Strategic Friendship in Asymmetric Domain



The bilateral intergovernmental Russian-Chinese agreement on cooperation in the field of international information security which was signed on May 8, 2015 during the visit to Moscow of Xi Jinping, General Secretary of the CPC and the President of China, could potentially become an important milestone in Russia’s strategy of pivoting to the East. Though in its current state the agreement rather provides a general cooperation framework, it also provides a broad range of directions for further practical cooperation steps and efforts between the two countries. It primarily focuses on systemic information exchange between special services of the two states, joint monitoring and prevention of escalation of serious incidents and especially conflicts in cyberspace, ensuring and strengthening cybersecurity of critical infrastructures, countering ICT-enabled forms and methods of terrorism, exchange of expertise and academic knowledge on cybersecurity, etc. A strong focus in made on joining efforts in countering the unlawful use of ICTs targeted at “undermining of social order, political and social stability, provoking extremism, hate and social unrest”, and even (and this is something quite new even for Russian doctrines, let alone intergovernmental agreements) “threatening to the spiritual sphere” of the two nations.

Noteworthy, the agreement for the first time for a Russian official international document operates with the notion of strategic stability with regard to cyberspace and information security. Previously, a more broad and vague notion of ICT-enabled threats to international peace and security was used. Something distinct from a mere terminological equilibristic, this conceptual update serves as an indicator of the fact that Moscow now truly regards China as a strategic partner in the dialogue on political and military dimension of cybersecurity. The discourse of strategic stability was always linked to the issues of WMD strategic balance and (in Russian view) strategic antimissile defense. Now cybersecurity has a strong presence in this “elite club” of ultimate global security factors in the Russian strategic thinking, and first intergovernmental manifestation of this paradigm is addressed to and agreed with China. Accidentally or not, this aspect reveals interesting intersections with the recently published updated DoD’s Strategy for Cyberspace, which has replaced the previous document from 2011, even having in mind  that an intergovernmental agreement and a national strategy are very different documents in terms of their scope and purposes.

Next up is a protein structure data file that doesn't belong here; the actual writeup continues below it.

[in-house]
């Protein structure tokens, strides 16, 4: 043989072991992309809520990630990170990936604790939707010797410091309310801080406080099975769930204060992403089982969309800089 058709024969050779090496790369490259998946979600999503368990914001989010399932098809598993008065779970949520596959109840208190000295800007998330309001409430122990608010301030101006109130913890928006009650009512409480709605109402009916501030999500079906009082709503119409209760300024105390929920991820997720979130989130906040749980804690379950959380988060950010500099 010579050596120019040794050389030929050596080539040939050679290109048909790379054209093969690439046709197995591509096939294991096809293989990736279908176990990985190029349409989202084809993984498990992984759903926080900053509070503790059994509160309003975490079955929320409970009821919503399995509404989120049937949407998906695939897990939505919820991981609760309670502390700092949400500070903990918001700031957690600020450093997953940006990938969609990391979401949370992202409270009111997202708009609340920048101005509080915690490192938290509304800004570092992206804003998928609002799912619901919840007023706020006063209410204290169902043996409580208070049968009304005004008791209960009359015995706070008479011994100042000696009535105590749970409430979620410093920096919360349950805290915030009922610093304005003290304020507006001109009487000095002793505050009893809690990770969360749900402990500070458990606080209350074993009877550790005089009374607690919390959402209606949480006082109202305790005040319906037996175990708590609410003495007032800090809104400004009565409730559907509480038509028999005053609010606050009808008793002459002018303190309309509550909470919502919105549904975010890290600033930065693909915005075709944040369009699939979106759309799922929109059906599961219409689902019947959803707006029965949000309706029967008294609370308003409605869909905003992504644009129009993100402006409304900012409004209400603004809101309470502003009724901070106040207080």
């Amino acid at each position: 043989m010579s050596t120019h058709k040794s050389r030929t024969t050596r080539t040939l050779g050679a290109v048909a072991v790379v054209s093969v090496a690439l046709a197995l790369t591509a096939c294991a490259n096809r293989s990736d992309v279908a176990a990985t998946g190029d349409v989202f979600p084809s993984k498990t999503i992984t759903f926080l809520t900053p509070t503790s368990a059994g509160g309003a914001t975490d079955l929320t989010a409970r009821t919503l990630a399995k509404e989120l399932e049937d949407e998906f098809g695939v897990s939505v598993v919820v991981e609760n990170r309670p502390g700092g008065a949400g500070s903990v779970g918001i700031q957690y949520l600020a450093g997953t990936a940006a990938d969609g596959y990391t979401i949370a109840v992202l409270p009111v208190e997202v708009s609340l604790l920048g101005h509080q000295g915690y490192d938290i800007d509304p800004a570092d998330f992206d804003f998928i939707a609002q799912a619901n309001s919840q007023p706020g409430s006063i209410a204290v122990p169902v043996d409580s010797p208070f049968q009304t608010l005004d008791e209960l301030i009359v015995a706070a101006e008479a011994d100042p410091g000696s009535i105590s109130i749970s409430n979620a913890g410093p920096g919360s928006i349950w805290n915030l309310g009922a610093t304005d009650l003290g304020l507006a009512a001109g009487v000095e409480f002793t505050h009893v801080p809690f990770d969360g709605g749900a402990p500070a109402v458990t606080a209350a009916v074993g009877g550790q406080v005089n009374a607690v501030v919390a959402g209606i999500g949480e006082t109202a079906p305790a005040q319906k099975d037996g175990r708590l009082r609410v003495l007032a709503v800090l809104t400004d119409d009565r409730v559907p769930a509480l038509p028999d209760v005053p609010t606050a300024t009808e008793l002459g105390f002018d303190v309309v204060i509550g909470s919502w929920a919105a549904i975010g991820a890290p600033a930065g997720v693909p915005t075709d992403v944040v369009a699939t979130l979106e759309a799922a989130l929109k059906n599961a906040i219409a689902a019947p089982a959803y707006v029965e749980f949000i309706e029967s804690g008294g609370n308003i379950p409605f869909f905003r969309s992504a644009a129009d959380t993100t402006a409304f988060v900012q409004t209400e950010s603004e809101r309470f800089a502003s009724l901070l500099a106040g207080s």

The Russian-Chinese document mentions CBMs among key mechanisms of development of cooperation in cyberspace between Moscow and Beijing. In using this instrumentation on a bilateral level Moscow has a natural reason to refer to the experience of the set of CBMs in the field of cybersecurity with the USA, which was successfully negotiated, mostly implemented on the technical level and even tested in 2013-2014 before the outbreak crisis in the East of Ukraine. However, because of the following exacerbation of the conflict in Ukraine and crisis in U.S.-Russian bilateral relations the implementation of the bilateral agreements was largely frozen, which should be regarded as a big misfortune and a step back for the international cybersecurity cooperation regime.

However, for the moment both Russia and the USA, – probably under a certain impact of the agreements of 2013, – have crystallized the understanding of necessity to discuss certain cybersecurity issues in strategic stability context, and for both cyber powers the first and foremost candidate for this dialogue is no one but China.